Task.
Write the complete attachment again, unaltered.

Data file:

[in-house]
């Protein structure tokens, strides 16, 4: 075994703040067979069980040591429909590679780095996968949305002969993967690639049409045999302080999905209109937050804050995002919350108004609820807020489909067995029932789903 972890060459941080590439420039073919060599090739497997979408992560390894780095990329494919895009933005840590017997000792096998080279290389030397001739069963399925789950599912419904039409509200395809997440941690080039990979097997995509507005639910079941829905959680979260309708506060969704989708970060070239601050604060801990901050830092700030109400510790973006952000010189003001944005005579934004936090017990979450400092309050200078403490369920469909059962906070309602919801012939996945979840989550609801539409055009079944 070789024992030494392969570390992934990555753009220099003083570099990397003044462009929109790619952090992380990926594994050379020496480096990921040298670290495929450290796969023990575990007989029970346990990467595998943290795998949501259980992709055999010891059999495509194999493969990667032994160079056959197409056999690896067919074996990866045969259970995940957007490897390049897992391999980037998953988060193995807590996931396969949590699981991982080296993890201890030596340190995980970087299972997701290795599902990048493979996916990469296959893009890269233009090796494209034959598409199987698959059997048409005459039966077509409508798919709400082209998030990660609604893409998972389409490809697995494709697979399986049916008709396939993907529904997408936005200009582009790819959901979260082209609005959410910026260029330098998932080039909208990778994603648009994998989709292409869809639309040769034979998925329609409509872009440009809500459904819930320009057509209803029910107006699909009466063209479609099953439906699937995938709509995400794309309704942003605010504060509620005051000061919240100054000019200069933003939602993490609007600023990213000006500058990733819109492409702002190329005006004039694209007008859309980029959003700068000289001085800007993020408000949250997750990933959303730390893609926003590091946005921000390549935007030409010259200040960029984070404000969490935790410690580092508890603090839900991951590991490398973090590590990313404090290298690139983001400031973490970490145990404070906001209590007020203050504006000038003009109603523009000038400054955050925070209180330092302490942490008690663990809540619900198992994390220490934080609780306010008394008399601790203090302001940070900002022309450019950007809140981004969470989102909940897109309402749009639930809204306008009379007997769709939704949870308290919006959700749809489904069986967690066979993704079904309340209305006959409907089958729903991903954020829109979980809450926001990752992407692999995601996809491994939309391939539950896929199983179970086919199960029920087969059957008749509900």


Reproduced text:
[in-house]
């Protein structure tokens, strides 16, 4: 075994703040067979069980040591429909590679780095996968949305002969993967690639049409045999302080999905209109937050804050995002919350108004609820807020489909067995029932789903 972890060459941080590439420039073919060599090739497997979408992560390894780095990329494919895009933005840590017997000792096998080279290389030397001739069963399925789950599912419904039409509200395809997440941690080039990979097997995509507005639910079941829905959680979260309708506060969704989708970060070239601050604060801990901050830092700030109400510790973006952000010189003001944005005579934004936090017990979450400092309050200078403490369920469909059962906070309602919801012939996945979840989550609801539409055009079944 070789024992030494392969570390992934990555753009220099003083570099990397003044462009929109790619952090992380990926594994050379020496480096990921040298670290495929450290796969023990575990007989029970346990990467595998943290795998949501259980992709055999010891059999495509194999493969990667032994160079056959197409056999690896067919074996990866045969259970995940957007490897390049897992391999980037998953988060193995807590996931396969949590699981991982080296993890201890030596340190995980970087299972997701290795599902990048493979996916990469296959893009890269233009090796494209034959598409199987698959059997048409005459039966077509409508798919709400082209998030990660609604893409998972389409490809697995494709697979399986049916008709396939993907529904997408936005200009582009790819959901979260082209609005959410910026260029330098998932080039909208990778994603648009994998989709292409869809639309040769034979998925329609409509872009440009809500459904819930320009057509209803029910107006699909009466063209479609099953439906699937995938709509995400794309309704942003605010504060509620005051000061919240100054000019200069933003939602993490609007600023990213000006500058990733819109492409702002190329005006004039694209007008859309980029959003700068000289001085800007993020408000949250997750990933959303730390893609926003590091946005921000390549935007030409010259200040960029984070404000969490935790410690580092508890603090839900991951590991490398973090590590990313404090290298690139983001400031973490970490145990404070906001209590007020203050504006000038003009109603523009000038400054955050925070209180330092302490942490008690663990809540619900198992994390220490934080609780306010008394008399601790203090302001940070900002022309450019950007809140981004969470989102909940897109309402749009639930809204306008009379007997769709939704949870308290919006959700749809489904069986967690066979993704079904309340209305006959409907089958729903991903954020829109979980809450926001990752992407692999995601996809491994939309391939539950896929199983179970086919199960029920087969059957008749509900």